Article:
One of my mom’s favorite stories to tell is how one of her children (not me) interrupted her while talking to a neighbor during a yard sale … by running across the street completely naked.
Most parents have a story to rival this one, because most toddlers hate wearing clothes. “If they want attention, they will do something to get it; sometimes that means getting in the buff,” says Dr. Julie Braciszewski, owner and director of Monarch Behavioral Health, PLLC in Bloomfield Hills.
Attention is just one of the many potential reasons your toddler is streaking. Braciszewski has some advice on how to stop the behavior in public — and why being naked in private is actually healthy for growing minds.
Why it’s natural to go au naturel
“Oftentimes, kids desire to explore the world without barriers, and removing clothing removes a physical barrier,” Braciszewski says. “They want to experience all of the sensory information that is around with their whole body — ‘How does splashing in water feel? How does sand feel between my toes or in my belly button? Does this soft carpet feel good on my naked back too?’
“It is natural to be naked while investigating and is part of the normal toddler sensory experience.”
Curiosity isn’t the only driving factor for toddlers’ clothing-disappearing acts. They could be annoyed by things we as adults get frustrated with — too many buttons, the swishing sound of corduroy, itchy tags and zippers. If you notice they’re stripping out of certain outfits more than others, consider ditching those fiber blends. Pay attention to the weather, too; they could simply be too hot.
Discomfort and exploration are the most common reasons behind getting in the buff, but seeking attention and control could also contribute to this behavior.
“Some kids look for skin-to-skin contact and positive affection. Others likely know they’ll get a reaction. Our responses drive what those kids do,” Braciszewski says.
Keeping things buttoned up
Even if occasional disrobing is beneficial to growing minds, there are boundaries that need to be drawn — specifically when kids are in public spaces. How you approach the situation is important to your child’s development.
“We want kids to develop positive body images. Take a step back and see this as a learning opportunity. You have to help your child learn that different social situations come with different expectations,” Braciszewski says.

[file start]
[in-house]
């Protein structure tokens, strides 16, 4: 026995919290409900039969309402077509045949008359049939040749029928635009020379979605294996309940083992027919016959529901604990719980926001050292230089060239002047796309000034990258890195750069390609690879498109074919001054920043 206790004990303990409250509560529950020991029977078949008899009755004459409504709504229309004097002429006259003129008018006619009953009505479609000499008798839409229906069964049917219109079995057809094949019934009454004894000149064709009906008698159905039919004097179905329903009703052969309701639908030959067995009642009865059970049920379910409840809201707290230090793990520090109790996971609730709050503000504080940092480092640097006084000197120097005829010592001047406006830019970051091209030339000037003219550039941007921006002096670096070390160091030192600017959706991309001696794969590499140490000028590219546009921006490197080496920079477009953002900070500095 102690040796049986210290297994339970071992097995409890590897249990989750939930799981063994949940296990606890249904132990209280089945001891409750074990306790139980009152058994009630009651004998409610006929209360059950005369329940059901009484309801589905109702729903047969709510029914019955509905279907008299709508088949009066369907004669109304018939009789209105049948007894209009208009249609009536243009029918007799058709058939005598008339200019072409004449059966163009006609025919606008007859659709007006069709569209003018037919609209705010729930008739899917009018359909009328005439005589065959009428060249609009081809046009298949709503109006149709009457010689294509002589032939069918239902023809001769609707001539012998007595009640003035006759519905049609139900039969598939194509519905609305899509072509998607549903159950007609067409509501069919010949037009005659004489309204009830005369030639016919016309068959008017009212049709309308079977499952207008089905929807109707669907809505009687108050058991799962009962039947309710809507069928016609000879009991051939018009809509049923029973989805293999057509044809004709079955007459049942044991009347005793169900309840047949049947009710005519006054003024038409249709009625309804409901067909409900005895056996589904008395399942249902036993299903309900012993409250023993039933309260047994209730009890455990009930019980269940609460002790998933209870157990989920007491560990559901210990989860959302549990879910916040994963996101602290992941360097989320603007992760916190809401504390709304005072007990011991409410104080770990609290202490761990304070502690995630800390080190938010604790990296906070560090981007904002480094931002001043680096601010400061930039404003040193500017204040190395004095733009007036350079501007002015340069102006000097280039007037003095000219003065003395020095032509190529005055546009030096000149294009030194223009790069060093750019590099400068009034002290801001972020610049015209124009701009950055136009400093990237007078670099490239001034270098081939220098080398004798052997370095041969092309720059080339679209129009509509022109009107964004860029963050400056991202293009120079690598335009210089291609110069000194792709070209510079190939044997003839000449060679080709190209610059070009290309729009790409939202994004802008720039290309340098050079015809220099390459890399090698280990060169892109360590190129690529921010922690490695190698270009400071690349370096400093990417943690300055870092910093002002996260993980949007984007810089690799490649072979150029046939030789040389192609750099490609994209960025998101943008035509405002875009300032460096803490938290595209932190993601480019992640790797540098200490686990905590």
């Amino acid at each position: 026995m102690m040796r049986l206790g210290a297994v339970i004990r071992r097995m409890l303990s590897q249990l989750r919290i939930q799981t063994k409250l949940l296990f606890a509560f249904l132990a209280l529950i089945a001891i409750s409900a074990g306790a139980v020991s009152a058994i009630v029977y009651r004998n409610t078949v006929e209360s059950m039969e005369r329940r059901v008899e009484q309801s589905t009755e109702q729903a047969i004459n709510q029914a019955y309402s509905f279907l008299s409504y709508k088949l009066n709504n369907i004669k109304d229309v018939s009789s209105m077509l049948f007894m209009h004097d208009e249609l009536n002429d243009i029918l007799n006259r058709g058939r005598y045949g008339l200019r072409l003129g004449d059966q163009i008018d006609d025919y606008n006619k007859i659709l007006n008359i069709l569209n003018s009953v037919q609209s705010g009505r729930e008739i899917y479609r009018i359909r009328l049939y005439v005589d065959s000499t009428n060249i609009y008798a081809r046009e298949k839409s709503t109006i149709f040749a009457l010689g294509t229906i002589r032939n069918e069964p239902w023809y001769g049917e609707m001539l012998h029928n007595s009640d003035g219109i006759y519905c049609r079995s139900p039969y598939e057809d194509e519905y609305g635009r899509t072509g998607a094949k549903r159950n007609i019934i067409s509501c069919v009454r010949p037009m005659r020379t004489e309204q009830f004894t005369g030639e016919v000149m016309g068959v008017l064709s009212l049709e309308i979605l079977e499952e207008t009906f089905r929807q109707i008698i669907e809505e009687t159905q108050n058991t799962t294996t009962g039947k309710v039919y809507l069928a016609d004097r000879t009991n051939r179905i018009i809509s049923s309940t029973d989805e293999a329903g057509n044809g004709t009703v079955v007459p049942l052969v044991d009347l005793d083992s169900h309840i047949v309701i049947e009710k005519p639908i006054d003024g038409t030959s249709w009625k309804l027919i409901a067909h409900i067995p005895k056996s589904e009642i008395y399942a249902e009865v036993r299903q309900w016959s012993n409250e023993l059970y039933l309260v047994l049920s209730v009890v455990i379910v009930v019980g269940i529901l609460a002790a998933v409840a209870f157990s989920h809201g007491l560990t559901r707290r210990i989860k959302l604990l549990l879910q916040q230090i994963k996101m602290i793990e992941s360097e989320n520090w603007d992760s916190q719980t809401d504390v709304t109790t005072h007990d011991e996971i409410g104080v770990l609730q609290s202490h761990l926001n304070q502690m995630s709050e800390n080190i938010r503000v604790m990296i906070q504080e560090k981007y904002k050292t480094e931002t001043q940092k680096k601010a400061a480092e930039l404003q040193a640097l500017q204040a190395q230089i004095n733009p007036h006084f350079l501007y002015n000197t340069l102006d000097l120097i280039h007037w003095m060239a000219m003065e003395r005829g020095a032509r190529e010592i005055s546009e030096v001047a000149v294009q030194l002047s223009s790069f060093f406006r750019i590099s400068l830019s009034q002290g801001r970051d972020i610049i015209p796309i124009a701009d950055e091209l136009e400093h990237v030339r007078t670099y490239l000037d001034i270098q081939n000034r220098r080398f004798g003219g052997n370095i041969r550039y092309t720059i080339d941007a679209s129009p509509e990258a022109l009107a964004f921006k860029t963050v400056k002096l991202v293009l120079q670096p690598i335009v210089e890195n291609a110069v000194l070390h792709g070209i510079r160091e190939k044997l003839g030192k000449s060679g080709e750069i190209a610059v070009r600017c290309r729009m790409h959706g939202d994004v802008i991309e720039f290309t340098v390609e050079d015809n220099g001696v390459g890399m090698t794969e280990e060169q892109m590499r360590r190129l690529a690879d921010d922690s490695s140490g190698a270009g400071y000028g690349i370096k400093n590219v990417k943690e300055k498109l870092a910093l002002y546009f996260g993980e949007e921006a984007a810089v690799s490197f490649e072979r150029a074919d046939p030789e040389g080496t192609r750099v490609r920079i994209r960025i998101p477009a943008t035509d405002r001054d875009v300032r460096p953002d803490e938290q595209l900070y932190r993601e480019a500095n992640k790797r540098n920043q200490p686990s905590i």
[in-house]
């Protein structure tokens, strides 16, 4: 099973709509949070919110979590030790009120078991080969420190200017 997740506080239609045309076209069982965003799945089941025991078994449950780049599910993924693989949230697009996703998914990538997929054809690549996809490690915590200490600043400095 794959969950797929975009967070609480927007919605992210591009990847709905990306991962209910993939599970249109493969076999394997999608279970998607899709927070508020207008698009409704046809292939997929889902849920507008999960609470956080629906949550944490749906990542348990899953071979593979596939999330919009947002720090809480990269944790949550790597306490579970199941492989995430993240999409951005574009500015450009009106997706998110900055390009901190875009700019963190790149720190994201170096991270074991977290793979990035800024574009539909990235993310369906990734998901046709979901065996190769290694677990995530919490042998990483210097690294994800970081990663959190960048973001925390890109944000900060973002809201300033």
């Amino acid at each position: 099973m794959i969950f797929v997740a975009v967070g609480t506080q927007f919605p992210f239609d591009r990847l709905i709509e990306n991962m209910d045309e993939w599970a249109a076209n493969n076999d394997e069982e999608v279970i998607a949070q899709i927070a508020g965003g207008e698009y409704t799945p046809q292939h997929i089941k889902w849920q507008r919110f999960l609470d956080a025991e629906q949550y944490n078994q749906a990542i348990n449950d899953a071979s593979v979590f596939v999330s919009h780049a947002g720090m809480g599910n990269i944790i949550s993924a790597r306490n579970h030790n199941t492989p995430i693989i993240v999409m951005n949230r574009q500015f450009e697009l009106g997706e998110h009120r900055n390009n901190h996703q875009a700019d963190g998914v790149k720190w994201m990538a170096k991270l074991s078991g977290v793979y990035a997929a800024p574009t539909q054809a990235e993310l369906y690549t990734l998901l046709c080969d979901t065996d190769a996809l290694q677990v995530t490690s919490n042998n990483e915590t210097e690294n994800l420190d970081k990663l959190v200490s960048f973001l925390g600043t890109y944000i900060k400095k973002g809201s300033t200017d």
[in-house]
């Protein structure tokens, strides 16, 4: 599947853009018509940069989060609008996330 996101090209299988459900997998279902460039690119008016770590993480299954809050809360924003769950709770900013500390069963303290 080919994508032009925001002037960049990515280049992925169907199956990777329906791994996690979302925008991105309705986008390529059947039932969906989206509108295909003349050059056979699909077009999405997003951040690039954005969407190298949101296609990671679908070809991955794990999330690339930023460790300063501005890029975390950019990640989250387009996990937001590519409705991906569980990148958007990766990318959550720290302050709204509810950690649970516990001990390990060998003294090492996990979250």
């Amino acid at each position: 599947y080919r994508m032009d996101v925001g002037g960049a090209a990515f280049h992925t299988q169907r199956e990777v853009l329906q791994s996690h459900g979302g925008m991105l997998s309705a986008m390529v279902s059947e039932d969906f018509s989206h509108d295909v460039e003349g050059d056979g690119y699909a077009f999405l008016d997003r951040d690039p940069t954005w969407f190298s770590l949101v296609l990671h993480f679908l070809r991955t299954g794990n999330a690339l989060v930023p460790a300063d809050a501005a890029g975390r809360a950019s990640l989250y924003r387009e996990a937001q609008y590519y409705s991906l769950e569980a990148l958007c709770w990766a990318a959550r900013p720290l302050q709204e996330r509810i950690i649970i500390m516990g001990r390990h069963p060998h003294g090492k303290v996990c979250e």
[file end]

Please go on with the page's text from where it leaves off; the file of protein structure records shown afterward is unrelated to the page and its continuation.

The language you use when explaining these expectations is important. “We want positive reinforcement for our bodies, and we want to label body parts properly. Don’t use wishy-washy language. Use simple phrases like, ‘Your penis is only for the bathroom’ or ‘Your vagina is only for you to see and touch,'” Braciszewski suggests.
She also recommends using “if/then” phrases, such as, “If we keep on our bathing suits, then we can play in the pool.” These positive phrases suggest that wearing clothes results in the rewards of social interaction instead of suggesting nudity will get them in trouble.
It’s also helpful to create a story where a character wants to take off their clothes, but doesn’t and is much happier because of it. Finally, answer the “why not?” with ideas you’ve brought up before — being naked in public could be dangerous, they could get hurt or sick, and their bodies are for their eyes only.
When to get help
Ask yourself, “Is my child’s attitude toward nudity inconsistent with kids their age or our family dynamic? Is the way they play innocent or (is it) reminiscent of not-so-innocent acts?” If you answered yes, you may want to get professional help.
“There is a fine line between repetitive play and reenactment, and you need to figure out the line between body curiosity and things they have seen or experienced,” Braciszewski says.
That said, “Kids 4-6 do become more private and to want to be nude alone is perfectly natural,” she says — like changing clothes and taking baths. Most kids are curious about their bodies at this age and may experiment with masturbation, too. But doing this in an overly secretive way, such as hiding in a closet, could again be a sign your child’s trying to tell you something they’re too scared to say.
“Typically around 4, they understand situations where nudity is appropriate or inappropriate,” says Braciszewski. “Concerns come into play if there’s a reason (for nudity) beyond it feels comfortable.”
While there are extreme cases, for most kids, stripping is about exploring their world and getting funny reactions from mom and dad. The best way to put an end to this behavior — at least in public — is to use concise, positive language and help them to understand that different situations have different nudity protocols.
This post was originally published in 2019 and is updated regularly.
Follow Metro Parent on Instagram.